A strangely compact anime series, that consists of only 12 episodes or so, and rather loosely based on the manga by Kohta Hirano. The idea is one of the more basic of anime ones: Arucard (Alucard? It's never made clear – Although for me it makes sense for it to be Alucard as Arucard backwards creates…Dracura. Yeah, not as catchy) is an age old vampire, working for his tough human master Sir Integra Wingates Hellsing, and after an incident in a church that leaves young Seras Victoria dying he turns her into one of his own. The whole thing is set largely in London, which gives the cultural imagery a curious angle – more on that later however, but it gives it a fresh setting.
The anime, as expected, is extremely bloody – hands and arms get lopped off at a quite alarming rate, and it can't help but make you chuckle. The animation is first class; its just stunning stuff. The backgrounds look beautiful, and the characters themselves move cleanly and dynamically. You won't find bloody animated quite so beautifully – with the possible exception of Blood: The Last Vampire.
Voice acting in japanations that are not cast by the big guys (i.e Disney's casting of Princess Mononoke and Spirited Away) can have results ranging from the hilarious to the plain absurd. Hellsing's is kind of both. The acting from Victoria Harwood as Integra is full of delicious self-assurance and makes for the best accent of the piece, but K.T Gray as Seras Victoria is less worthy. Its not so much the acting is bad or her accent bad, its more that she can't seem to decide which accent she has. Londoner or aristocrat? She manages both, often at the same time. Crispin Freeman does a decent job as Arucard, and the bit parts are played by graduates from the School for Cockney Acting. Perhaps this is too cynical. As an ensemble, it works very well – the fact that every accent is reasonable does give the anime a firm grounding in England.
If the anime has any flaws, its that the overall story is rather limp. The anime is perfectly happy with its beautifully constructed original episodes, but there is no real build up to the explosive 2-part episode finale. It makes up for this by being very well translated; I have rarely seen an anime that has been so well translated into English. Okay, its not literary masterwork, but it does at least make grammatic sense. Each story is fairly simple, but hugely enjoyable. I was tickled particularly by Episode 2, in which two vampire youths go on a murderous rampage around Coventry. As in, COVENTRY. Very entertaining.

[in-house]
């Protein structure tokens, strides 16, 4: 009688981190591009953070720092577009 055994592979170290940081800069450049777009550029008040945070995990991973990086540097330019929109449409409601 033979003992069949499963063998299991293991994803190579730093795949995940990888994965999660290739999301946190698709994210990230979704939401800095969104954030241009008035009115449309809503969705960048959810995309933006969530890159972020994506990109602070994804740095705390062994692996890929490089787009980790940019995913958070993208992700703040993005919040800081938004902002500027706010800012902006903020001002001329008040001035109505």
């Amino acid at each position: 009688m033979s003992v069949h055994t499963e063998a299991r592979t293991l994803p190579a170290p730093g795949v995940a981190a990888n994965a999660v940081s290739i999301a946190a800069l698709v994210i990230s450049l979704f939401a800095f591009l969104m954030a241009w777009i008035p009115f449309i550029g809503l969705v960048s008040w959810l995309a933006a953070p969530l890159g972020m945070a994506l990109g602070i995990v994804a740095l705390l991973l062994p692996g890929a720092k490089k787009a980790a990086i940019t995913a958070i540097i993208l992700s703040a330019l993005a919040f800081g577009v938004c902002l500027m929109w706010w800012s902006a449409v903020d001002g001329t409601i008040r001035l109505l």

We also care about our characters; Arcuard is a murderous lunatic vampire on a leash (exactly as he should be) and Seras Victoria is a frightened, uncertain vampire who knows little about her new place in the world. To be honest, I don't know what she's got to be unhappy about as her turn to the undead has apparently ballooned her bra size by at least several cups – but hey, its a vampire thang. The rather absurdly named Integra Wingates Hellsing probably makes for the toughest female character ever. As in, ever. Cigar smoking, cold and yet also extremely compassionate for the plight of others, this is a woman who shoots herself in the BLOODY HEAD to get the 'vampire infection' out of her blood at some point in Episode 9 (if its 10, I stand corrected). Ripley ain't got shit on Integra.
Its tough, its unrelenting, and its very memorable as series go. It is also a curious cultural creature that seems to try its hardest to be 'British' and yet to any British person watching, will appear as anything but. To be fair, it is not doing what American films do – Use age old cultural stereotypes filled with middle aged women saying 'Oh, how quaint' or cockney thieves. Its rather charming, in fact. Everyone says God Save the Queen, and the Tower of London is the apparent centre of operations for the UK government. Harmless stuff. What it does uniquely, however is the fact that we see ordinary English people in it. There is no absurd polarisation of the villain being British and the hero American (even if Arucard is voiced by an American, but our leads are mostly English sounding). It is very refreshing. The religious aspect is also interesting; Arucard uses bullets made from the silver of a cross melted down from Canterbury (?!!!!!!!!!!!!!!) and the biggest enemy for the first couple of episodes, to my inherent amusement, is the Militant Wing of the Vatican. It creates a very odd, yet extremely compelling cultural monster that only suffers from a few continuity errors (Seras being told she cannot go out in the sun is followed up badly a few episodes later when she takes a stroll in the daylight), some amusing cultural problems (the SAS attacking a huge, rather isolated castle in the middle of nowhere) and a rather weak overall story.
Each episode however is tight, contained and flows into the other; they are well written, action filled and beautifully animated. Its cool and bloody, and it gets the job done.